The Case for Keeping the Pick

If LeBron stays

If LeBron stays, you might be able to promote a peaceful transition of power from him to the next generation, assuming (20% chance) that the Cavs hit the pick and get a very good player (*see Dan Gilbert's draft history below). The rookie could learn under the tutelage of the best player in the league (note: LeBron has never really taken a player under his wing, even Kyrie) and the team could effectively get younger, preparing for the future on the fly: You know, try to draft Kawhi Leonard while you still have Tim Duncan.

The other reason to keep the pick is that you're likely to control that player for the next seven seasons. Trading that for a guy you might only have until the summer of 2018 is a tough pill to swallow for some, understandably.

If LeBron leaves

The team would be a lost cause at this point, but this is the only real argument for keeping the pick. If LeBron is gone, it will be the summer of 2019 when the Cavs get a high draft pick of their own**, so having one a year earlier would be nice. This is the worst option because it means the team didn't put themselves in the best position to win a title AND has a poor future outlook.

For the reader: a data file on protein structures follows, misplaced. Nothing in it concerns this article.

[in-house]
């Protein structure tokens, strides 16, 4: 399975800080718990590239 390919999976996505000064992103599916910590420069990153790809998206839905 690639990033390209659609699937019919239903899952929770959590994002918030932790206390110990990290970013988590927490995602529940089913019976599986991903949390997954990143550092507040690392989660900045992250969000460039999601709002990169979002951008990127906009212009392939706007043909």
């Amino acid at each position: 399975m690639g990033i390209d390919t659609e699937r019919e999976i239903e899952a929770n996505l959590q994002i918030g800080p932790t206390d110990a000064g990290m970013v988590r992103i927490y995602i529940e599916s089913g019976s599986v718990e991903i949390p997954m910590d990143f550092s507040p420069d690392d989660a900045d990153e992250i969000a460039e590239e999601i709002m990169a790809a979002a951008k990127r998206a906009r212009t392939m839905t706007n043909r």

Trade the pick. There's no way of knowing how long it'll be before the Cavaliers can be a free agent destination or come up with another next-level superstar who just happens to have a connection to Cleveland. It could be a year or it could be three decades. Now is the chance. Use it.

* Cavs' first-round draft picks since Dan Gilbert bought the team: JJ Hickson, Shannon Brown, Christian Eyenga, Kyrie, Tristan, Waiters, Jared Cunningham, Anthony Bennett, Sergey Karasev, Andrew Wiggins, Tyus Jones [traded for Cedi Osman]. That list, by and large, sucks.

** Important note: the Cavs owe Atlanta their first-round pick in 2019 if it falls outside the if the Cavs are not going to be contenders next year, they had better suck.